SCOFF LAW COCKTAIL (what else?)
1 oz rye whiskey
1 oz dry vermouth
.75 oz fresh lemon juice
.75 oz green Chartreuse (or pomegranate grenadine according to some recipes – also excellent)
2 dashes orange bitters
Shake all ingredients with ice and strain into a chilled cocktail glass.

Cheers!

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by Barbara West

“Mary S.” of St. Louis, Missouri (c. 1851-1880) was an inventor who led a life of genius and poverty. Lacking finances and confidence, she sold the rights to her mechanical inventions to various male agents, for as little as $5 each. These men received 53 patents, and a great deal of wealth. Mary S. herself died impoverished at roughly age 30.

The tragic story of Mary S. spurred one of her acquaintances, Charlotte Smith, to seek justice and recognition for women inventors. A businesswoman and former intelligence agent for the Union Army during the Civil War, Smith was known for empathizing with the struggles of self-supporting women. She wrote about Mary S. in The Woman Inventor, a magazine she founded in 1891. She also pushed for the publication of an official List of Women Patentees. Feminists used the list to argue for women’s suffrage. Today, the list remains the major source of information on 19th-century female inventors. These women were patronizingly dubbed “Lady Edisons.”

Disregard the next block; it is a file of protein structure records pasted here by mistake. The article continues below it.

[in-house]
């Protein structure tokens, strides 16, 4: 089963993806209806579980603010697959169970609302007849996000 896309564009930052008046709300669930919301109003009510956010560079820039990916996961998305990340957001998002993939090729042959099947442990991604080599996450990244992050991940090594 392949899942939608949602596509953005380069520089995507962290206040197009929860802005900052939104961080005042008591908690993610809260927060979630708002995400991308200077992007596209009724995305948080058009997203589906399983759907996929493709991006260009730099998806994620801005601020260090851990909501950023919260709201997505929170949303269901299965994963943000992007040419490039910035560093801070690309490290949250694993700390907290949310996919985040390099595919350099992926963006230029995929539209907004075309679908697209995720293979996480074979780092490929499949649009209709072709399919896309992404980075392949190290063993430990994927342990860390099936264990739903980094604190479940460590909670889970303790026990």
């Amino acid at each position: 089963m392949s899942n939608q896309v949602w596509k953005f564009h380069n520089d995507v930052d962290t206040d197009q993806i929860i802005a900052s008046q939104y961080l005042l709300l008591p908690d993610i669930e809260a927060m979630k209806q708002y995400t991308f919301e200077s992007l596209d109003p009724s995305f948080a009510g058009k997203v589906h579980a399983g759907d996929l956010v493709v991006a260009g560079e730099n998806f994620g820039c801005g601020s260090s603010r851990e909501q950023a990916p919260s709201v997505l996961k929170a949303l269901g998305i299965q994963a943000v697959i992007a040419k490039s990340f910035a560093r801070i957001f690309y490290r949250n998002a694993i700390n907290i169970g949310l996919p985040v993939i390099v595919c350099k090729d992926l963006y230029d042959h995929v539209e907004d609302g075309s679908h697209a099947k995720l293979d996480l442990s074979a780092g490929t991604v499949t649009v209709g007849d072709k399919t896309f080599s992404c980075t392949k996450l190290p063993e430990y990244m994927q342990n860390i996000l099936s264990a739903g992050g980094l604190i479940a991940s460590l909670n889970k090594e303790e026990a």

knightpaperbagfolder
Thanks to the list, we know that nearly 4,000 women received U.S. patents between 1809 and 1895—more than 5,000 if design patents are counted. One of the era’s most prolific female inventors was Margaret Knight of Boston (1838-1914). She is credited with about 90 inventions and 22 patents, the most famous of which was the first machine to make the square-bottomed paper bags that are still used in grocery stores today.